Has BP Decided to Kick Clean Energy to the Curb?
While oil and gas operations can clearly be costly endeavors — the 2010 Gulf of Mexico oil spill has cost BP (NYSE:BP) an upwards of $40 billion — in general, those projects offer far better returns than clean energy. In light, of the massive expenditures that the company has had to make to pay off its bill, BP has turned to oil and gas projects increasingly often. Just on Wednesday, the British oil producer announced that had put its United States wind farm operation, one of the largest in the country, up for sale, continuing the retreat that many of the world’s largest energy companies have made from their renewable energy investments.
BP has already sold or allocated for sale approximately $38 billion worth of assets — partly to pay for the penalties and clean-up costs associated with the spill and partly to redraw itself as a leaner company focused on high-margin oil production and exploration.
Reports seen by Reuters indicated that the deal could raise as much as $1.5 billion for the company. However, BP has not yet put a value on the wind farm. In a statement obtained by the publication, the company said it expected “attractive offers” for the assets, which include interests in 16 wind farms in nine states with a total generating capacity of about 2,600 megawatts of renewable power and a portfolio of projects in varying stages of completion…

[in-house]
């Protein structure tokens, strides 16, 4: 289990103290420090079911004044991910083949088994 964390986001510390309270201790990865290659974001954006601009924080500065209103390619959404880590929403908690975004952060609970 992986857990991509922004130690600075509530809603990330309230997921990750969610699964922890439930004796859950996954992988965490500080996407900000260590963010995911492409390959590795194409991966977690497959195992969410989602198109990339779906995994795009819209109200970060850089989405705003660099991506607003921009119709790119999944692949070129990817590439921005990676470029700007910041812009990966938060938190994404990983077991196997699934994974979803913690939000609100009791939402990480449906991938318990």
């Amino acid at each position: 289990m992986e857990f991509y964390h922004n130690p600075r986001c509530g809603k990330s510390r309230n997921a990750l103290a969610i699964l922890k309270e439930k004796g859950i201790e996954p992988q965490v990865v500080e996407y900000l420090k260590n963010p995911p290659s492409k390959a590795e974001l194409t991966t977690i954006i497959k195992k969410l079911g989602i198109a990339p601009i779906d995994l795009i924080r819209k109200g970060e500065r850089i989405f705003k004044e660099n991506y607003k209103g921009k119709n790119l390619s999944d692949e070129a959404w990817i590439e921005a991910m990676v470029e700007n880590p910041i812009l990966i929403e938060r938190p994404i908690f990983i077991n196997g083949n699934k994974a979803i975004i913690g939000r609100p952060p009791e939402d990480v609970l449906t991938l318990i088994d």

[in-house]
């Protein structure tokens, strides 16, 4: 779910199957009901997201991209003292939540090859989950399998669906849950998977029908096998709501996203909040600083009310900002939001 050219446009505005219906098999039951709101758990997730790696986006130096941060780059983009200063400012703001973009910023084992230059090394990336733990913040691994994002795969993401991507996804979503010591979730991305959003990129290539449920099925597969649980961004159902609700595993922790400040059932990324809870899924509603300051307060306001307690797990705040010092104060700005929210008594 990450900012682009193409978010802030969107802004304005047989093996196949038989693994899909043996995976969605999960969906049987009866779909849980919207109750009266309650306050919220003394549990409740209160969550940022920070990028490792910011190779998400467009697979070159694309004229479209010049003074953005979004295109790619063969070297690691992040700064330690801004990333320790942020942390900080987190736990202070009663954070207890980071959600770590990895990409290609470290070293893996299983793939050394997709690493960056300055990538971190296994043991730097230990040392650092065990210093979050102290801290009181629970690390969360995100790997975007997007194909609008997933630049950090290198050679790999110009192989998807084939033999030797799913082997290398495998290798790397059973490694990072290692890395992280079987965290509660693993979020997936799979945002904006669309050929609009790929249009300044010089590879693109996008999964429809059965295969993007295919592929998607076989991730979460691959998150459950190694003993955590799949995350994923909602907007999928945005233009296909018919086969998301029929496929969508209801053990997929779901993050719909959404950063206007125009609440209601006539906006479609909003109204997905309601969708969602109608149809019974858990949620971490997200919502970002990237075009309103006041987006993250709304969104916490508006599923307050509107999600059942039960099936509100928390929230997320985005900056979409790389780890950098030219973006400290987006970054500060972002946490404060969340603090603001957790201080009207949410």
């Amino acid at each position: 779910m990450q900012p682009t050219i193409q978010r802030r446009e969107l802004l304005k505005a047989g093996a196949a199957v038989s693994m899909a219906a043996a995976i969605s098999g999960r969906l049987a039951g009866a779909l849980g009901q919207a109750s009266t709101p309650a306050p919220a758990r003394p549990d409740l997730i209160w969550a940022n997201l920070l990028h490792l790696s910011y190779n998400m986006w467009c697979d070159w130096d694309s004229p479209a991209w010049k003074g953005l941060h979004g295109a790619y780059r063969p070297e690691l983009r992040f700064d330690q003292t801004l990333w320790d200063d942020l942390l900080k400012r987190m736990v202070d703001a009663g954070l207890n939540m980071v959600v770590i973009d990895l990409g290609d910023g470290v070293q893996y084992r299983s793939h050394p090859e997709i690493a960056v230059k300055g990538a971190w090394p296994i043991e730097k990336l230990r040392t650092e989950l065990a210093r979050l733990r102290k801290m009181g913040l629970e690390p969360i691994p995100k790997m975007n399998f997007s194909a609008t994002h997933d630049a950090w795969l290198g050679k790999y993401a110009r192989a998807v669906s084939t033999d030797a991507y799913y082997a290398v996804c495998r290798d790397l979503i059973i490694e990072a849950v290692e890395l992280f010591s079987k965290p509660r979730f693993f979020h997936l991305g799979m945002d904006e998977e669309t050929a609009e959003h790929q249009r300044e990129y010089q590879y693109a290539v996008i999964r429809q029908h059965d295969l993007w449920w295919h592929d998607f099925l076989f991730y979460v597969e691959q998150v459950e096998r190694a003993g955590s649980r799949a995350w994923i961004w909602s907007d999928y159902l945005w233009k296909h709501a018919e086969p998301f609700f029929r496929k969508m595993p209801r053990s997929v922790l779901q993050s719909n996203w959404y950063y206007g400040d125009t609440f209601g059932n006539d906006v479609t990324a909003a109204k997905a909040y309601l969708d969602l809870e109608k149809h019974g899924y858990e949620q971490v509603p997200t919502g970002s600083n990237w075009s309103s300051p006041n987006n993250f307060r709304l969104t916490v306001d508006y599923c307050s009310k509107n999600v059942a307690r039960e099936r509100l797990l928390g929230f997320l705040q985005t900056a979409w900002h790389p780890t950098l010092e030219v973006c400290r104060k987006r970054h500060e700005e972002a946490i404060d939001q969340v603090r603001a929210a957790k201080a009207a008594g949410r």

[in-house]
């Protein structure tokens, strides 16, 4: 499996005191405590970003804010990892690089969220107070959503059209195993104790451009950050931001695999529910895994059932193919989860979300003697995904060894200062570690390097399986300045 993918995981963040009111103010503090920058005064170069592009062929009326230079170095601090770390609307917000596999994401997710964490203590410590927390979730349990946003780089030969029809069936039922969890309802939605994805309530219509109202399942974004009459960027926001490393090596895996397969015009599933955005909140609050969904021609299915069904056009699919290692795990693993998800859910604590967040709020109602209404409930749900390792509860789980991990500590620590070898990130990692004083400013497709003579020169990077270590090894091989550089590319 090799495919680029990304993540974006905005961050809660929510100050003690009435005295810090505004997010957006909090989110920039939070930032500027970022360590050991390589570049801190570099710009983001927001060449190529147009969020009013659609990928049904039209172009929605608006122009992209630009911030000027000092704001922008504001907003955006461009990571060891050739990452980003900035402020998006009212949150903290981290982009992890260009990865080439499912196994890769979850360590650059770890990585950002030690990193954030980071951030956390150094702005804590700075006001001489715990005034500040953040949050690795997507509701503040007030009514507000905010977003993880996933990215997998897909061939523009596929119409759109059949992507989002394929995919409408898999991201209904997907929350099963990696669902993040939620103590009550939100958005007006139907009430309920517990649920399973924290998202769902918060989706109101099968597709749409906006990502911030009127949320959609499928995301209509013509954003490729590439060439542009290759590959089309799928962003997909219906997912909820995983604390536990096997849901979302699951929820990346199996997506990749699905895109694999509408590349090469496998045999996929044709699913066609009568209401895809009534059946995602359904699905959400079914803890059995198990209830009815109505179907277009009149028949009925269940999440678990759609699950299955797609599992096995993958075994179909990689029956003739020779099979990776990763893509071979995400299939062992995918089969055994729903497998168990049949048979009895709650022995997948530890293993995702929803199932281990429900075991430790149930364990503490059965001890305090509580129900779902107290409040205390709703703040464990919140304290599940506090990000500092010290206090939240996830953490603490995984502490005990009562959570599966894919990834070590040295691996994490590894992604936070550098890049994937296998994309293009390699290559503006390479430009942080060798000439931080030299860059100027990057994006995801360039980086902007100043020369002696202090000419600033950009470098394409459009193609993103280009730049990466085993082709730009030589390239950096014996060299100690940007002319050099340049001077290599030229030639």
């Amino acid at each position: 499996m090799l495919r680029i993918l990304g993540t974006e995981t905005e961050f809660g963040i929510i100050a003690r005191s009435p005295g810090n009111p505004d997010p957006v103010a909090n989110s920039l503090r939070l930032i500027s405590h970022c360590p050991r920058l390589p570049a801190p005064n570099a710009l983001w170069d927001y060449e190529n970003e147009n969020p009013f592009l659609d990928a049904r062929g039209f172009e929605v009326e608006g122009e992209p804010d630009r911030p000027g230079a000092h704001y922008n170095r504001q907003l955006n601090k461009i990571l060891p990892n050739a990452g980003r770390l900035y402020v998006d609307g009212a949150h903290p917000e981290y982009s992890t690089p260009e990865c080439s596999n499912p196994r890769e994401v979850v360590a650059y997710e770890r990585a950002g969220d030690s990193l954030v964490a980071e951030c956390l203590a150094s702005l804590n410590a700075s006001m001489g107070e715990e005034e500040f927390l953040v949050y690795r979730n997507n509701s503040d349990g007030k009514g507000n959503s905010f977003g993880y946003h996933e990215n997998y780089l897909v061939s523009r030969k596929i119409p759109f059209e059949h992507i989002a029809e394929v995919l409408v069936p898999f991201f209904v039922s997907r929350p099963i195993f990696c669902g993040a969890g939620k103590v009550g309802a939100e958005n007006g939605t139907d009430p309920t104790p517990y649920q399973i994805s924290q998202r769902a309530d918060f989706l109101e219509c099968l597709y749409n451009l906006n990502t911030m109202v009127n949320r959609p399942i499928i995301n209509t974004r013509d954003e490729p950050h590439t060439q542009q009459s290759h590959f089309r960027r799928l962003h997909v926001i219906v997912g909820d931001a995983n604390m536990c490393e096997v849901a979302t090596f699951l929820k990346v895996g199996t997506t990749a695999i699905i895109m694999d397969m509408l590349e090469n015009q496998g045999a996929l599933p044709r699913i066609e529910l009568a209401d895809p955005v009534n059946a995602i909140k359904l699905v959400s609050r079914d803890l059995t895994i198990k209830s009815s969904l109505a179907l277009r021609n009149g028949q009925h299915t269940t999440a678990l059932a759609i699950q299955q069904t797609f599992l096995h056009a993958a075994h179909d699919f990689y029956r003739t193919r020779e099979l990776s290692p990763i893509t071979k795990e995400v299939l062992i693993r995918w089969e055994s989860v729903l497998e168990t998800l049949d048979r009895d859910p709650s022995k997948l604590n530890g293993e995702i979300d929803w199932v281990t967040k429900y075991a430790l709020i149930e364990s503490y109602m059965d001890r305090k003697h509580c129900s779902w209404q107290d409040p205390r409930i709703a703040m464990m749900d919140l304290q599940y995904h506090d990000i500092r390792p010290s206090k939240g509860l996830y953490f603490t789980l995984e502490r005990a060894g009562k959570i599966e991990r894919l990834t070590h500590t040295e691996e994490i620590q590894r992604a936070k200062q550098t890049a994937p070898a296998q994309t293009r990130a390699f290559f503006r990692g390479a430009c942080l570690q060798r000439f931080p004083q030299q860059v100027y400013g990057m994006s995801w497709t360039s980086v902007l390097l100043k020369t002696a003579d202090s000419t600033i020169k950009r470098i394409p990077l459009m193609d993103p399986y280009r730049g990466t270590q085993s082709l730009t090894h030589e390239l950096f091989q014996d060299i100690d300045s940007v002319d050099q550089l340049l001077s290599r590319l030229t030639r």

More than ten years ago, several big oil companies — BP and Shell (NYSE:RDSA)(NYSE:RDSB) among them — began making large investments in renewable energy projects. But in the intervening years, government subsidies have come to be less assured and prices for solar, wind, and other clean energy sources have not been enticing. As a result, the re-emergence of healthy prices for oil and opportunities to develop large gas fields have drawn their attention away from renewable energy, noted Reuters.
When John Browne was the company’s chief executive, he stylized its initials to represent “Beyond Petroleum,” but that way of thinking is now less influential.
While BP still has a substantial interest in Brazilian biofuels, its investments in renewable energy have only amounted to about $1 billion annually since 2005, and according to Reuters, it has no particular investment plans for the sector scheduled in the near future. For comparison, the company’s total capital spending budget comes to more than $20 billion annually.
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